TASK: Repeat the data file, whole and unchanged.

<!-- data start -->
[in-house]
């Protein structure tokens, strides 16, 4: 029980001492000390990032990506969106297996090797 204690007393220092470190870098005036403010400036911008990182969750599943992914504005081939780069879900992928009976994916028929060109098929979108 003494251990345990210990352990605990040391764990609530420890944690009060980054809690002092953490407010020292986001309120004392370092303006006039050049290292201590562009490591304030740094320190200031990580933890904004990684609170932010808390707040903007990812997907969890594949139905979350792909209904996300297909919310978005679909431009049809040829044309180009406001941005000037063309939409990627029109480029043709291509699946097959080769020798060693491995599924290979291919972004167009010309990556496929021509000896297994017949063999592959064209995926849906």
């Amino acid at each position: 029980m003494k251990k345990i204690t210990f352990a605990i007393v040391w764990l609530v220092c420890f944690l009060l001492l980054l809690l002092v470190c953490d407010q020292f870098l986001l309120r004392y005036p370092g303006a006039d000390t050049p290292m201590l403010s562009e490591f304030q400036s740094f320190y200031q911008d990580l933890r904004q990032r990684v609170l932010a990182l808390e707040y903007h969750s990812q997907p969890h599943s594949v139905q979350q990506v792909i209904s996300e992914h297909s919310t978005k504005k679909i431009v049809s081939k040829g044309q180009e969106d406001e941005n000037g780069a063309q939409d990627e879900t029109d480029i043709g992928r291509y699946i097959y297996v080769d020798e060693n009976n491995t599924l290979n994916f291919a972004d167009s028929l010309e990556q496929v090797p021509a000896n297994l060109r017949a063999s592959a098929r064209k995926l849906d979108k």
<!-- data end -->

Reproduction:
[in-house]
């Protein structure tokens, strides 16, 4: 029980001492000390990032990506969106297996090797 204690007393220092470190870098005036403010400036911008990182969750599943992914504005081939780069879900992928009976994916028929060109098929979108 003494251990345990210990352990605990040391764990609530420890944690009060980054809690002092953490407010020292986001309120004392370092303006006039050049290292201590562009490591304030740094320190200031990580933890904004990684609170932010808390707040903007990812997907969890594949139905979350792909209904996300297909919310978005679909431009049809040829044309180009406001941005000037063309939409990627029109480029043709291509699946097959080769020798060693491995599924290979291919972004167009010309990556496929021509000896297994017949063999592959064209995926849906």
């Amino acid at each position: 029980m003494k251990k345990i204690t210990f352990a605990i007393v040391w764990l609530v220092c420890f944690l009060l001492l980054l809690l002092v470190c953490d407010q020292f870098l986001l309120r004392y005036p370092g303006a006039d000390t050049p290292m201590l403010s562009e490591f304030q400036s740094f320190y200031q911008d990580l933890r904004q990032r990684v609170l932010a990182l808390e707040y903007h969750s990812q997907p969890h599943s594949v139905q979350q990506v792909i209904s996300e992914h297909s919310t978005k504005k679909i431009v049809s081939k040829g044309q180009e969106d406001e941005n000037g780069a063309q939409d990627e879900t029109d480029i043709g992928r291509y699946i097959y297996v080769d020798e060693n009976n491995t599924l290979n994916f291919a972004d167009s028929l010309e990556q496929v090797p021509a000896n297994l060109r017949a063999s592959a098929r064209k995926l849906d979108k």